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Frey and colleagues outline 10 trends showing scale of America's demographic transitions

Starr says surveys intended to predict recidivism assign higher risk to poor

Prescott and colleagues find incidence of noncompetes in U.S. labor force varies by job, state, worker education

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ISR addition wins LEED Gold Certification

Call for Proposals: Small Grants for Research Using PSID Data. Due March 2, 2015

PSC Fall 2014 Newsletter now available

Martha Bailey and Nicolas Duquette win Cole Prize for article on War on Poverty

Next Brown Bag

Mon, March 9
Luigi Pistaferri, Consumption Inequality and Family Labor Supply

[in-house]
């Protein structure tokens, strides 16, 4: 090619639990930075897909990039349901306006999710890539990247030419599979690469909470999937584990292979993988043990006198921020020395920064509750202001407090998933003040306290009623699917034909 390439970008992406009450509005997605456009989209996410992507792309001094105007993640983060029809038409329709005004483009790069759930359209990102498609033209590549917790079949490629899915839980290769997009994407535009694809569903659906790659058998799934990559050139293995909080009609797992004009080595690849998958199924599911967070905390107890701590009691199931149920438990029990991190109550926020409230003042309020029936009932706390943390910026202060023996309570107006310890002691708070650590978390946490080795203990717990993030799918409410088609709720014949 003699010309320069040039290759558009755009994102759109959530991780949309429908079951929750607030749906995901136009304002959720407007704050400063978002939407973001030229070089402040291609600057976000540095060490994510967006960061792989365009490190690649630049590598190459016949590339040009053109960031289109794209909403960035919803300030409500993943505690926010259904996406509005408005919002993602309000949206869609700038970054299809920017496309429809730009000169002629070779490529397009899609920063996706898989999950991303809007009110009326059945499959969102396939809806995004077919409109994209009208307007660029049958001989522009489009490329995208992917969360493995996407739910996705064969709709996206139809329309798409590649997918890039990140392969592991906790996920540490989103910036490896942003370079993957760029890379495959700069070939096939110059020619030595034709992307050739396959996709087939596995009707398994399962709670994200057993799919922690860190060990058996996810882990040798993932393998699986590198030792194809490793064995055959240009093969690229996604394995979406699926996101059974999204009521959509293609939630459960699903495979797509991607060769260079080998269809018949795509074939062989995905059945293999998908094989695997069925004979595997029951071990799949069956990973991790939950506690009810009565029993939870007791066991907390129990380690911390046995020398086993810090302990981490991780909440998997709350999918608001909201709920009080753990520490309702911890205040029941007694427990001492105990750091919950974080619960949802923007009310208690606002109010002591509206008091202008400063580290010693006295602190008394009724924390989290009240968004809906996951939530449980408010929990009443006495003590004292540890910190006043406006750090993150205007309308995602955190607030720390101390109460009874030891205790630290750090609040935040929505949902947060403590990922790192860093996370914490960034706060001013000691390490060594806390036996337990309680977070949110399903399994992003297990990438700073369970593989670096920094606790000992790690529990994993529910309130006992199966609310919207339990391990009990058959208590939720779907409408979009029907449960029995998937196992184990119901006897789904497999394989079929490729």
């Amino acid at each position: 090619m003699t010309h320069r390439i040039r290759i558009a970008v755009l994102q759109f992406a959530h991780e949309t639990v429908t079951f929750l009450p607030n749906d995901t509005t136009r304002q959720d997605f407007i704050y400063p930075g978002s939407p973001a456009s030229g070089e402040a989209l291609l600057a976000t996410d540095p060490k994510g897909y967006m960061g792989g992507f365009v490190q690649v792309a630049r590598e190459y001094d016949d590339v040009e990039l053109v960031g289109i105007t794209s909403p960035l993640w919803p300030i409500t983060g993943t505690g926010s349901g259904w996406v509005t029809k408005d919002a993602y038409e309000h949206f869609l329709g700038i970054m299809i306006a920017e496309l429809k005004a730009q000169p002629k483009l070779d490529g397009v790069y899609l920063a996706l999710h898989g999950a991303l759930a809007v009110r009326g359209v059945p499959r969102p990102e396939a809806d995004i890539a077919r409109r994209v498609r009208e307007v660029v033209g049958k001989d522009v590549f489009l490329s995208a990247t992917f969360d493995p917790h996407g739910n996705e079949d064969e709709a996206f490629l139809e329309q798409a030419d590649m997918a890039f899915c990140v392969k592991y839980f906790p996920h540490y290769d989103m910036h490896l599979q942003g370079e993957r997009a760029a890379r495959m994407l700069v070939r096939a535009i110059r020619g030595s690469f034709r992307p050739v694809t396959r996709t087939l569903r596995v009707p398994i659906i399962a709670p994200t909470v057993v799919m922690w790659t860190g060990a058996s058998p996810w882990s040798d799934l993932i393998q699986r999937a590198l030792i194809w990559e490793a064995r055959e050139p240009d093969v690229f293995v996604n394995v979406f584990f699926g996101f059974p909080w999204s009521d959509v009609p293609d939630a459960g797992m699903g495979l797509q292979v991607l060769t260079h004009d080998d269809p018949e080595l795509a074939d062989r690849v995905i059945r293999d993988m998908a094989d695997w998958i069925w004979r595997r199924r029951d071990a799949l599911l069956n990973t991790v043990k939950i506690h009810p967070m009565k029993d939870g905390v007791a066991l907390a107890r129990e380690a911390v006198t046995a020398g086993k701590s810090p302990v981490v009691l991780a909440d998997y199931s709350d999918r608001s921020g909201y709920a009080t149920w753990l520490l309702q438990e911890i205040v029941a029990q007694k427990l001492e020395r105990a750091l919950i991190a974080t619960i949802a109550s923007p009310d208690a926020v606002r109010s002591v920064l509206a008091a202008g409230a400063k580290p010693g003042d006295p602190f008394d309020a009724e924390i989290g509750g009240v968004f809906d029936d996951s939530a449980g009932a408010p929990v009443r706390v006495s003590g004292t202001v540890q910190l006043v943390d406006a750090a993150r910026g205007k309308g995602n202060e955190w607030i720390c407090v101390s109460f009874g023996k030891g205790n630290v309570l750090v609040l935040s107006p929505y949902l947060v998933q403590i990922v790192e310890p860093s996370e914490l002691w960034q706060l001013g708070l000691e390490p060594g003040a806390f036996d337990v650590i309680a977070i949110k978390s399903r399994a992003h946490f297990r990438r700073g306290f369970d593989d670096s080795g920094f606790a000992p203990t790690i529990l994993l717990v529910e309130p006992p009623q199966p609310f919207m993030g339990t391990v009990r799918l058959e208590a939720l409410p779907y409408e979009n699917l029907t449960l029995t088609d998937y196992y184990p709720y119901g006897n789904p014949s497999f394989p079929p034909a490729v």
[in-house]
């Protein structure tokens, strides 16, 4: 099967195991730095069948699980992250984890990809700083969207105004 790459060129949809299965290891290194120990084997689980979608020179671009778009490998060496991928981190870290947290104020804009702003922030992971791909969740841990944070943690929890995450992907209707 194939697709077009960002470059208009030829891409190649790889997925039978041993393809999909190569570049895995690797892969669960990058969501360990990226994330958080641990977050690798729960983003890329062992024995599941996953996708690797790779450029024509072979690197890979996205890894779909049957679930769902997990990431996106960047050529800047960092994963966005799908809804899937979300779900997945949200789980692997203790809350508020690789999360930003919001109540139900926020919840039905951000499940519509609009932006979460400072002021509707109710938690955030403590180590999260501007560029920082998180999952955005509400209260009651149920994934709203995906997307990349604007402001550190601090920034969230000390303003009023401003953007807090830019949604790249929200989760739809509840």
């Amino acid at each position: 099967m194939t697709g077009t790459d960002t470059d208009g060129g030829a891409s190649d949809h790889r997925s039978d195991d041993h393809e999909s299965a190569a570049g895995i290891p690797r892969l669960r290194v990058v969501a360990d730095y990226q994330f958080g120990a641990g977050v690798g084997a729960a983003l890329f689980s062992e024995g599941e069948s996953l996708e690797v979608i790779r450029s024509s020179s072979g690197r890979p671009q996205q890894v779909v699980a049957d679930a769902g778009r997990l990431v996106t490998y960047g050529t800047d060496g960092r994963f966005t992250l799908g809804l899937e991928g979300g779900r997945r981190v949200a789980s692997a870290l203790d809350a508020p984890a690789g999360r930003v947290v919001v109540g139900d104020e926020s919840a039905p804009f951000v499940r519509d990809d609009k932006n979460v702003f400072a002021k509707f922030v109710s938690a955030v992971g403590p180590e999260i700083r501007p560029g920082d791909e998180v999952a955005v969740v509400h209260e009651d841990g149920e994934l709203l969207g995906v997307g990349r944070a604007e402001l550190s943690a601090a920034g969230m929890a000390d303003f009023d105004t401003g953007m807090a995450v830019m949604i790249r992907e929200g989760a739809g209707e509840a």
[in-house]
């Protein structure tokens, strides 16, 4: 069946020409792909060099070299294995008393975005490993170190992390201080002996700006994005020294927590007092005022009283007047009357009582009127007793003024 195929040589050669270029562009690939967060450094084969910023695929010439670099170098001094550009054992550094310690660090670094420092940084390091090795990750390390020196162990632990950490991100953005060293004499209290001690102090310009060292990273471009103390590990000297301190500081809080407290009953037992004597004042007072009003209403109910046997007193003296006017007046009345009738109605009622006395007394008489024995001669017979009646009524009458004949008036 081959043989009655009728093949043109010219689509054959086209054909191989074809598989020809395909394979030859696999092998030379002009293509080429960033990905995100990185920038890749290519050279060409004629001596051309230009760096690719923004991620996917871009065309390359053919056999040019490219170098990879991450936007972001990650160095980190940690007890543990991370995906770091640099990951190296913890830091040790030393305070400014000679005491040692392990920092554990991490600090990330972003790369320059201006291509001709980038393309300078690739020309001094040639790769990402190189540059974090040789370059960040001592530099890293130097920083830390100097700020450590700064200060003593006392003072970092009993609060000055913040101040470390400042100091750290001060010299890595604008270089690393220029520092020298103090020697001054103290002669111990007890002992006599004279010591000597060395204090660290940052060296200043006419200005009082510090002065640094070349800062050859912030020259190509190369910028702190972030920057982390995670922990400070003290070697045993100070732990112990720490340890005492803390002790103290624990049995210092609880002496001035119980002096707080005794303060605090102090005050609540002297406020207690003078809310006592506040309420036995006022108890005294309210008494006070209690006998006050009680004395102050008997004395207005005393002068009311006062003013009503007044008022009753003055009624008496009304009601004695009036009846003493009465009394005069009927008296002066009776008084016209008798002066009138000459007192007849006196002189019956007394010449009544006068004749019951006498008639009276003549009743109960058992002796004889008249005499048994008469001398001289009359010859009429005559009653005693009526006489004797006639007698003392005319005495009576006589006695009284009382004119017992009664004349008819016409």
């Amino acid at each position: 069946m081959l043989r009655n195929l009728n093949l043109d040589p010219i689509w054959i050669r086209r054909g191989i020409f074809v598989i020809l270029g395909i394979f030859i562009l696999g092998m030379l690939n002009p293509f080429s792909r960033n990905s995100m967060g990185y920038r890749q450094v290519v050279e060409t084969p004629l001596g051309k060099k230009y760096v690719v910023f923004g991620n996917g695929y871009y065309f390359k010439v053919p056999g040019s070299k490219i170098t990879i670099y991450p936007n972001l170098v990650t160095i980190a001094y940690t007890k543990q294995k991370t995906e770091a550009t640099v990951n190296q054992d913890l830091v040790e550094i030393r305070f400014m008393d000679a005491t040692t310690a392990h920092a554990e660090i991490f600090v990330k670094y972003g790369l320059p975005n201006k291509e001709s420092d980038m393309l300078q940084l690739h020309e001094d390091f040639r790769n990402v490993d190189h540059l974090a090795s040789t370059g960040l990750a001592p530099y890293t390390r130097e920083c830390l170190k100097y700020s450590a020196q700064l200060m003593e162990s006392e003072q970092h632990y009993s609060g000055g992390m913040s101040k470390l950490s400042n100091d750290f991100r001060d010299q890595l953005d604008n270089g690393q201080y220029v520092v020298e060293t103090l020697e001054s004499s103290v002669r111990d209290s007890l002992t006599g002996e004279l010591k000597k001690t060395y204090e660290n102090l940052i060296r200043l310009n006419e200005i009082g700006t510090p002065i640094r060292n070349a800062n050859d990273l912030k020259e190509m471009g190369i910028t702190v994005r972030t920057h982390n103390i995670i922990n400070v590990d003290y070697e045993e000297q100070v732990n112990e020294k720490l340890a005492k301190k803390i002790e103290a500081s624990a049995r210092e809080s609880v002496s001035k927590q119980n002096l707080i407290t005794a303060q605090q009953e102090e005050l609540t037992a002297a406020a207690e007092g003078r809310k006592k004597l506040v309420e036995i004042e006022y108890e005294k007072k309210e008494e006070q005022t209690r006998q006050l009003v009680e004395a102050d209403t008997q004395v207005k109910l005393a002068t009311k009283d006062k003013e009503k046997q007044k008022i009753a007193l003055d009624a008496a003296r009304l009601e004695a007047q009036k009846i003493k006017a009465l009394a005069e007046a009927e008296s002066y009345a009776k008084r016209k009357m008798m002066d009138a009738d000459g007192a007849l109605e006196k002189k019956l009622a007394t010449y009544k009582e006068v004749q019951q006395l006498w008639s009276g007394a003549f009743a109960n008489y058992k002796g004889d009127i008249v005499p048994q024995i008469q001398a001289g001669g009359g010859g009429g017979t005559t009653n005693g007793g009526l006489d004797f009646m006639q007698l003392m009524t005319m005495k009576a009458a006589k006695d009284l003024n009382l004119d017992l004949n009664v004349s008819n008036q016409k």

Household Composition, Extended Kinship, and Reproduction in Taiwan: 1965-1985

Archived Abstract of Former PSC Researcher

Weinstein, Maxine, Te Hsiung Sun, Ming-Cheng Chang, and Ronald Freedman. "Household Composition, Extended Kinship, and Reproduction in Taiwan: 1965-1985." Population Studies, 44(1990): 217-39.

Co-residence of a married couple with the husband's parents continues to be an important aspect of family life in Taiwan. This form of household extension continues despite Taiwan's industrialization and convergence with a Western model of consumption, and despite the increase in the prevalence of nuclear households over the past twenty years. Increases in nuclear units are associated primarily with declines in proportions living in households that are extended both laterally and across generations, while the percentage living with a parent in a stem household has declined only modestly since 1973. In all, declines in co-residence notwithstanding, in 1985 nearly half the respondents resided in extended units. In 1985, as in 1980, a history of residence in an extended household was related to more traditional reproductive behaviour.

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